'Cars 2' Carries Environmental Message

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  • cars 2
    (Photo: Disney)
    Pixar's "Cars 2" opened in theaters on June 24.
By Ariel R. Rey, Christian Post Reporter
June 25, 2011|1:34 pm

"Cars 2" is on its way of surpassing studio estimates for a strong opening weekend at the box office. The Pixar film pulled in an estimated $25 million on Friday.

The story for the sequel departures from the first “Cars” movie, released five years ago, a move that has proven to be unpopular with the critics. The second installment is not just about cars this time around; it’s also about the negative impacts of big bad oil companies, according to its creator.

Lightning McQueen and his trusty zany tow truck friend, Mater, head to the World Grand Prix to compete for the world’s fastest car title. The movie centers on Mater when he gets involved in an international espionage.

During the three races, which take place in Tokyo, Italy and London, Mater joins a secret agent in the quest to crack a global conspiracy oil ring. They have to save the living car world from Big Oil, figuratively and literally, says director John Lasseter.

Speculations have been made over the movie supposedly carrying an overly liberal message. The blog The Lonely Conservative claimed that Hollywood is not admitting that they are “trying to indoctrinate our children with left wing propaganda.”

The concern was raised when the Pixar director revealed during an interview with The Wall Street Journal that the Big Oil is more than just a villain in “Cars;” he is also the villain today.

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“We revamped the whole story, the whole bad-guy arc. To me, there always needs to be a logic to our movies. No matter what subject matter it is, they have to be logical for the world we’re creating,” said John Lasseter. “I kept thinking about, ‘OK. A spy movie in the world where cars are alive. What would be a really good kind of über bad guy? Who is an über bad guy?’ I kept going to big oil. This is before what happened in the Gulf of Mexico.”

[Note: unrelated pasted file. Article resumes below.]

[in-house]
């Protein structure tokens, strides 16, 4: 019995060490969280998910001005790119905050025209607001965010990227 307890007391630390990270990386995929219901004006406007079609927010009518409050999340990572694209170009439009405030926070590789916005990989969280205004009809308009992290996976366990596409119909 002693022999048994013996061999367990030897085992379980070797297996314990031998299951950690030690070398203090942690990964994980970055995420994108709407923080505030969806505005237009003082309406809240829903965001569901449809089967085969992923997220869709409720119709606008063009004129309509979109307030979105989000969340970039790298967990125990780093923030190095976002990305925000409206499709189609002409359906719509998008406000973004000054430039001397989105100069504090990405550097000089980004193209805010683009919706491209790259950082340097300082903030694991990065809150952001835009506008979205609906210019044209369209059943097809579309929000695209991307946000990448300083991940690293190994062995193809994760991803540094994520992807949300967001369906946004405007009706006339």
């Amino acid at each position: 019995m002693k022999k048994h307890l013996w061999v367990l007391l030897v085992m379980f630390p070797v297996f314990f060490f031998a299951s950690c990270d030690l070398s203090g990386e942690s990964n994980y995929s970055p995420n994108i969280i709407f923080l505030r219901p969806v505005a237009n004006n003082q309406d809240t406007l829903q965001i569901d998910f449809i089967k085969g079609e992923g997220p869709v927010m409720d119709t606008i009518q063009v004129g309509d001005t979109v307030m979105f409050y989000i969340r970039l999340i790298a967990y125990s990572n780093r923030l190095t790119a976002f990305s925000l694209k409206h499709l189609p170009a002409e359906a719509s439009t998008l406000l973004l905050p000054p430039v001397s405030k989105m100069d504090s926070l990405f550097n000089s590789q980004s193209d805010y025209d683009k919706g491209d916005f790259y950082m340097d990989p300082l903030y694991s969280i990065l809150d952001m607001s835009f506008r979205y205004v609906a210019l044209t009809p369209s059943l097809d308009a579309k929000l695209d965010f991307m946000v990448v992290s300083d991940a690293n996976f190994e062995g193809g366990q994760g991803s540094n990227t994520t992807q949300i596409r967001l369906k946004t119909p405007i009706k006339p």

Lasseter emphasized that it’s logical to have an environmental twist in the movie by advocating fuel alternatives such as electricity and solar power.

He said, “Why isn’t alternative fuel more… Why isn’t everybody jumping on that bandwagon? It makes so much sense: Electricity, solar, whatever. There’s ethanol. There’s all this stuff you could be doing. And so I thought, well, that could be really cool in that you could have big oil versus alternative fuel. That’s when we kind of crafted the bad guy’s story.”

He continued, “The greatest bad guys, you understand where they’re coming from. They believe they’re doing the right thing. Sometimes it’s for greed, sometimes it’s for other reasons, but they are what they call the center of good. They always believe they’re doing the right thing.”

His environmental agenda and his portrayal of oil companies as a villain is no surprise to the industry, said Bill Bush, a spokesman for the American Petroleum Institute said, according to WSJ.

“We understand movies need villains but hope people attending, children and adults alike, would come to appreciate the world needs oil as well as alternatives,” said Bush. “The benefits of oil are enormous, and people in the U.S. oil and natural gas industry work extremely hard to provide oil products to Americans.”

 

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